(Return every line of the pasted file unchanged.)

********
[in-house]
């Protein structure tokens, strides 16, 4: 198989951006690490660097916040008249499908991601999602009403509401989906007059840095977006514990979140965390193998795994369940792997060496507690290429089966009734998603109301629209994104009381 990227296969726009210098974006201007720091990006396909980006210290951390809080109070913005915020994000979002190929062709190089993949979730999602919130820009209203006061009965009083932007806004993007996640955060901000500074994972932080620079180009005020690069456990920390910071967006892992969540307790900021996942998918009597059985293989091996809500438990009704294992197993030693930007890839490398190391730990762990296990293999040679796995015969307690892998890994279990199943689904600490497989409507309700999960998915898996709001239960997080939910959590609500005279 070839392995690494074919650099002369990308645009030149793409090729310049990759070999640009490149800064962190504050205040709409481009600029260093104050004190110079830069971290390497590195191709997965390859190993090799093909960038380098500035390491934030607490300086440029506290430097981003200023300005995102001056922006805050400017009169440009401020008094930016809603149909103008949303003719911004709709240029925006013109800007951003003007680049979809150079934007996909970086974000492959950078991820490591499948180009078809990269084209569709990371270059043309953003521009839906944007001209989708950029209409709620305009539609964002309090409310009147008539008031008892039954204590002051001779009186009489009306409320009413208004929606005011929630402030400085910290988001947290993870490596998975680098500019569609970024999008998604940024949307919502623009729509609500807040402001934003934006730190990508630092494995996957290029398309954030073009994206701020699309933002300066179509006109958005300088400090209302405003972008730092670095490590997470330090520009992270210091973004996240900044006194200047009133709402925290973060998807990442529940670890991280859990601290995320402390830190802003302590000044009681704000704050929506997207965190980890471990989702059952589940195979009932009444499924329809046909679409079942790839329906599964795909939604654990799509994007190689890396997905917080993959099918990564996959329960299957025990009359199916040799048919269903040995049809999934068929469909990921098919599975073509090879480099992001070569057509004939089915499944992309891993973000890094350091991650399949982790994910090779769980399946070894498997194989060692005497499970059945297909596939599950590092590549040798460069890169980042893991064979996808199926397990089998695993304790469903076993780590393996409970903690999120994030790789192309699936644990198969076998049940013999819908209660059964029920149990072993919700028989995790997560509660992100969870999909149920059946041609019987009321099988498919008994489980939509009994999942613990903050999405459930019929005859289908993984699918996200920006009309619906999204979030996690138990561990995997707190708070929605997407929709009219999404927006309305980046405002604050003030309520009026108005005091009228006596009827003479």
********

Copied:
[in-house]
């Protein structure tokens, strides 16, 4: 198989951006690490660097916040008249499908991601999602009403509401989906007059840095977006514990979140965390193998795994369940792997060496507690290429089966009734998603109301629209994104009381 990227296969726009210098974006201007720091990006396909980006210290951390809080109070913005915020994000979002190929062709190089993949979730999602919130820009209203006061009965009083932007806004993007996640955060901000500074994972932080620079180009005020690069456990920390910071967006892992969540307790900021996942998918009597059985293989091996809500438990009704294992197993030693930007890839490398190391730990762990296990293999040679796995015969307690892998890994279990199943689904600490497989409507309700999960998915898996709001239960997080939910959590609500005279 070839392995690494074919650099002369990308645009030149793409090729310049990759070999640009490149800064962190504050205040709409481009600029260093104050004190110079830069971290390497590195191709997965390859190993090799093909960038380098500035390491934030607490300086440029506290430097981003200023300005995102001056922006805050400017009169440009401020008094930016809603149909103008949303003719911004709709240029925006013109800007951003003007680049979809150079934007996909970086974000492959950078991820490591499948180009078809990269084209569709990371270059043309953003521009839906944007001209989708950029209409709620305009539609964002309090409310009147008539008031008892039954204590002051001779009186009489009306409320009413208004929606005011929630402030400085910290988001947290993870490596998975680098500019569609970024999008998604940024949307919502623009729509609500807040402001934003934006730190990508630092494995996957290029398309954030073009994206701020699309933002300066179509006109958005300088400090209302405003972008730092670095490590997470330090520009992270210091973004996240900044006194200047009133709402925290973060998807990442529940670890991280859990601290995320402390830190802003302590000044009681704000704050929506997207965190980890471990989702059952589940195979009932009444499924329809046909679409079942790839329906599964795909939604654990799509994007190689890396997905917080993959099918990564996959329960299957025990009359199916040799048919269903040995049809999934068929469909990921098919599975073509090879480099992001070569057509004939089915499944992309891993973000890094350091991650399949982790994910090779769980399946070894498997194989060692005497499970059945297909596939599950590092590549040798460069890169980042893991064979996808199926397990089998695993304790469903076993780590393996409970903690999120994030790789192309699936644990198969076998049940013999819908209660059964029920149990072993919700028989995790997560509660992100969870999909149920059946041609019987009321099988498919008994489980939509009994999942613990903050999405459930019929005859289908993984699918996200920006009309619906999204979030996690138990561990995997707190708070929605997407929709009219999404927006309305980046405002604050003030309520009026108005005091009228006596009827003479």